Ignorance isn't bliss: Why startups need an advisory board

This blog post is written by Peri Kadaster

Finding the right talent is one of the biggest challenges any startup faces – and can be the subject of numerous blog posts – but once you get the right talent in the door, then what? Whether hiring a specialist for a targeted skill set or (more often the case in earlier stage companies) generalists who play “athlete” / versatile roles, it’s essential for Founders to make sure their talent is set up for success – and to deliver real business value. One of the most effective – and cost-effective – way of doing this is through an advisory board.
Ad advisor is someone who has deep industry expertise in a specific area – for example, PR, design, sales, and more. Oftentimes advisors can be source through the personal and professional networks of the founders, investors, and employees. For cash-strapped startups, offering a nominal amount of equity can serve as adequate compensation for advisors. Willing advisors often cite the excitement of getting to apply their knowledge to an exciting, early-stage venture, while staying fresh on the latest in the industry.
For example, when I first joined an e-commerce mobile startup to do marketing, I very quickly realized my background in marketing strategy and brand marketing were a far cry from the complex world of mobile ad networks. Within a few weeks of joining, my CEO introduced me two experts – one from a top mobile ad network, and one who headed mobile marketing at one of the world’s largest e-commerce companies. When my responsibilities expanded to include PR, another introduction quickly followed, to a corporate communications executive at one of the largest US retailers.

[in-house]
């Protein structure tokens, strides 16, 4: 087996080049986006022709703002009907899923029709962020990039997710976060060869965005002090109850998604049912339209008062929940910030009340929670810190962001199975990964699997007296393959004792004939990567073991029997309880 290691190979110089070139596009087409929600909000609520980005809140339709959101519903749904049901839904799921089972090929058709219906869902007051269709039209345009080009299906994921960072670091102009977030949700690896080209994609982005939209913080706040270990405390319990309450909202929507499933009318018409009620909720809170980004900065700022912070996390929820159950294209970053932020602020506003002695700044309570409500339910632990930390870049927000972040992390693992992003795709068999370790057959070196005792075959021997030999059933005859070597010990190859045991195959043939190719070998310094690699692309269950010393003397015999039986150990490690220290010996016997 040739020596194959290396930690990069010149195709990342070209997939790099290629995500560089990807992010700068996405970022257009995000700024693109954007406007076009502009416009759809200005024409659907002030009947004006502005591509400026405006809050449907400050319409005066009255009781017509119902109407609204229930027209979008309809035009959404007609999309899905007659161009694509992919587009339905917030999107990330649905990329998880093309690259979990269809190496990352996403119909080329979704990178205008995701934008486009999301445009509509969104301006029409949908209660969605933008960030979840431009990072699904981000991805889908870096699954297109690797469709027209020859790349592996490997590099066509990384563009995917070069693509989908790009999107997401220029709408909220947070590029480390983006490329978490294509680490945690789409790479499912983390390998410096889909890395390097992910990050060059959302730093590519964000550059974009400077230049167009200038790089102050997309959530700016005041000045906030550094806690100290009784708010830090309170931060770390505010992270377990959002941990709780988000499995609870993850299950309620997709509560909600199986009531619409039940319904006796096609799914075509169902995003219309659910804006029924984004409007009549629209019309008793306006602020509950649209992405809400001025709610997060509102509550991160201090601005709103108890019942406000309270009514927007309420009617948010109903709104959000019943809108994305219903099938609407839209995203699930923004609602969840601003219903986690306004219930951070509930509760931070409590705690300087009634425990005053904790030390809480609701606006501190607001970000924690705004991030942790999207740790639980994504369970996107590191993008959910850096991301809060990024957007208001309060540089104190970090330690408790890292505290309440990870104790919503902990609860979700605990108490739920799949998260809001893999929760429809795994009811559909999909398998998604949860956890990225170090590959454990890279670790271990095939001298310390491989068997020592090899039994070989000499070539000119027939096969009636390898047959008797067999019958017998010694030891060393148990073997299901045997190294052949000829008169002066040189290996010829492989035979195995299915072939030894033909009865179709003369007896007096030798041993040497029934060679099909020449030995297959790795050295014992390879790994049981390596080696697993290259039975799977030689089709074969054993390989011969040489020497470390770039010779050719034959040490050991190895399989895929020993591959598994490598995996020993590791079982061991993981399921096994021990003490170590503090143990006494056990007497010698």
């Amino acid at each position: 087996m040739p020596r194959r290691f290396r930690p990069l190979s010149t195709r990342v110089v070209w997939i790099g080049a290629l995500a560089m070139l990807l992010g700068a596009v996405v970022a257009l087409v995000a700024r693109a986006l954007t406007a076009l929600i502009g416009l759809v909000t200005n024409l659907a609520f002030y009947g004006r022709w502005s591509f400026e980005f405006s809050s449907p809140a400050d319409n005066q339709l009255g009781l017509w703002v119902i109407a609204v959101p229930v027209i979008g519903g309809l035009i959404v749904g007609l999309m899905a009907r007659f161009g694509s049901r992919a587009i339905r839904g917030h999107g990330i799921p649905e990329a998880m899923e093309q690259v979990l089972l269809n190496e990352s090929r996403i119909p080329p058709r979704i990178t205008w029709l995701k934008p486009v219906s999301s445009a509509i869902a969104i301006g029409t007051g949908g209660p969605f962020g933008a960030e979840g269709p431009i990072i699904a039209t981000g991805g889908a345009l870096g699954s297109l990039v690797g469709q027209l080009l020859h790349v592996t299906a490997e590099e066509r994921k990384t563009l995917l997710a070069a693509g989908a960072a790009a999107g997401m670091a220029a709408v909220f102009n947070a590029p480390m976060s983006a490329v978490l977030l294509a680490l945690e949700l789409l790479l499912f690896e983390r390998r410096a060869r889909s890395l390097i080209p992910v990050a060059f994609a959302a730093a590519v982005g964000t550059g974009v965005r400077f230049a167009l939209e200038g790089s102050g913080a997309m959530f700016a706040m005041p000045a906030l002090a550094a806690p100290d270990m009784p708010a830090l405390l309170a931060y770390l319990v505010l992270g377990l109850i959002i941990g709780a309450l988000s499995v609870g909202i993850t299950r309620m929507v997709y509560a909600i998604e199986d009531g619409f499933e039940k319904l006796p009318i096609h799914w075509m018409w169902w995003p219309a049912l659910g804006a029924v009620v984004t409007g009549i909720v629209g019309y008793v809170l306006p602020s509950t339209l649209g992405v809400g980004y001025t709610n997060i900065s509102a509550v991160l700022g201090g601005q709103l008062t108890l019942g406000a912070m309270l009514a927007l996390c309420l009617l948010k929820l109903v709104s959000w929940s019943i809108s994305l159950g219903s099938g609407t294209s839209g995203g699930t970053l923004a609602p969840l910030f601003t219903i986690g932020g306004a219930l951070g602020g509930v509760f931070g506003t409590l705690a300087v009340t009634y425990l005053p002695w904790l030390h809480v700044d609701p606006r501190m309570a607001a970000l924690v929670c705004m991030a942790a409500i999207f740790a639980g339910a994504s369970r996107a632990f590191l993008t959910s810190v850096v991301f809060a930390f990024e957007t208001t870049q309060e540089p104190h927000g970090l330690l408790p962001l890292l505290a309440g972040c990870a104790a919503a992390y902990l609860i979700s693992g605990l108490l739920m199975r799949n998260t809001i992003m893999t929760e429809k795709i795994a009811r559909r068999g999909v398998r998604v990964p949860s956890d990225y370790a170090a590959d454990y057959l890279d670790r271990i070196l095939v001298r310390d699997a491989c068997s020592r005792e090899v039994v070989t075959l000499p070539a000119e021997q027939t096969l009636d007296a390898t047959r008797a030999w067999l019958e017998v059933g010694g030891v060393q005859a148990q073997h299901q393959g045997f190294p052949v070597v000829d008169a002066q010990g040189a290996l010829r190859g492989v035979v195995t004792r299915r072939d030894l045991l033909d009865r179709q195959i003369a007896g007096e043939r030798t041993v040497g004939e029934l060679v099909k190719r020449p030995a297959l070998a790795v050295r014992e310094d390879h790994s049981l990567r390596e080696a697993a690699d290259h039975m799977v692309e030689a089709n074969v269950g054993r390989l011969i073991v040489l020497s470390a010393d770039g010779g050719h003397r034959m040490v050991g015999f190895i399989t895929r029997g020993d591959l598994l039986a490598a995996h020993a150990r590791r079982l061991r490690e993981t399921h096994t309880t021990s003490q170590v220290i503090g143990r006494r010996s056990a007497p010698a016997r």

In practice, engaging with my advisors usually took the form of a coffee or lunch meeting once a month. I would provide a brief update on where we are as a business, big milestones / goals over the next quarter, and outline specific open questions. Generally advisors provided high level advice, reactions to my campaign plans, and most often introductions to relevant people. I was incredibly lucky to have an engaged, enthusiastic set of advisors who taught me everything I know – whom I’m still in touch with to this day.
Advisors provide technical knowledge, warm introductions, but perhaps most importantly an impartial set of eyes and fresh perspective on tactical as well as strategic issues that are critical to a start-ups early success.

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